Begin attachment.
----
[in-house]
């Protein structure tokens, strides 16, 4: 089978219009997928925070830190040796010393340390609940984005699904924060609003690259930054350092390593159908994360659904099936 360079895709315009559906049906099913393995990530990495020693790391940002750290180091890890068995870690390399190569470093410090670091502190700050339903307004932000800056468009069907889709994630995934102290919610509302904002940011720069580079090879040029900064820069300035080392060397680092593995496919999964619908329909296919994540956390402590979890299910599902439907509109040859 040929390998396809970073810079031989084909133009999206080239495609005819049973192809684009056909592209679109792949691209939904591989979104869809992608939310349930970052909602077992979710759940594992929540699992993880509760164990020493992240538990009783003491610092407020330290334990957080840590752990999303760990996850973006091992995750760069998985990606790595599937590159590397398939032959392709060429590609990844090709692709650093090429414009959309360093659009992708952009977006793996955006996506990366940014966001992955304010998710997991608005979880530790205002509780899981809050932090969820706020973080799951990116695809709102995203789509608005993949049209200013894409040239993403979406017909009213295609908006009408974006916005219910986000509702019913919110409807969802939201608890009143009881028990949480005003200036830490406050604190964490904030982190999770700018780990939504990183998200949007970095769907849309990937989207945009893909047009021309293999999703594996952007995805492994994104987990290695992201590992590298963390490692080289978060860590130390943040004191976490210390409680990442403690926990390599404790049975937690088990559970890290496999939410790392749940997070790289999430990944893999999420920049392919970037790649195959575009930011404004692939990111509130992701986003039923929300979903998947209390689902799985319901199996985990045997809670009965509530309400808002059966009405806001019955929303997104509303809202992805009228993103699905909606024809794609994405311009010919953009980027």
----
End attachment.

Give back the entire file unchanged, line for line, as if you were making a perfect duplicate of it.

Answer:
[in-house]
């Protein structure tokens, strides 16, 4: 089978219009997928925070830190040796010393340390609940984005699904924060609003690259930054350092390593159908994360659904099936 360079895709315009559906049906099913393995990530990495020693790391940002750290180091890890068995870690390399190569470093410090670091502190700050339903307004932000800056468009069907889709994630995934102290919610509302904002940011720069580079090879040029900064820069300035080392060397680092593995496919999964619908329909296919994540956390402590979890299910599902439907509109040859 040929390998396809970073810079031989084909133009999206080239495609005819049973192809684009056909592209679109792949691209939904591989979104869809992608939310349930970052909602077992979710759940594992929540699992993880509760164990020493992240538990009783003491610092407020330290334990957080840590752990999303760990996850973006091992995750760069998985990606790595599937590159590397398939032959392709060429590609990844090709692709650093090429414009959309360093659009992708952009977006793996955006996506990366940014966001992955304010998710997991608005979880530790205002509780899981809050932090969820706020973080799951990116695809709102995203789509608005993949049209200013894409040239993403979406017909009213295609908006009408974006916005219910986000509702019913919110409807969802939201608890009143009881028990949480005003200036830490406050604190964490904030982190999770700018780990939504990183998200949007970095769907849309990937989207945009893909047009021309293999999703594996952007995805492994994104987990290695992201590992590298963390490692080289978060860590130390943040004191976490210390409680990442403690926990390599404790049975937690088990559970890290496999939410790392749940997070790289999430990944893999999420920049392919970037790649195959575009930011404004692939990111509130992701986003039923929300979903998947209390689902799985319901199996985990045997809670009965509530309400808002059966009405806001019955929303997104509303809202992805009228993103699905909606024809794609994405311009010919953009980027």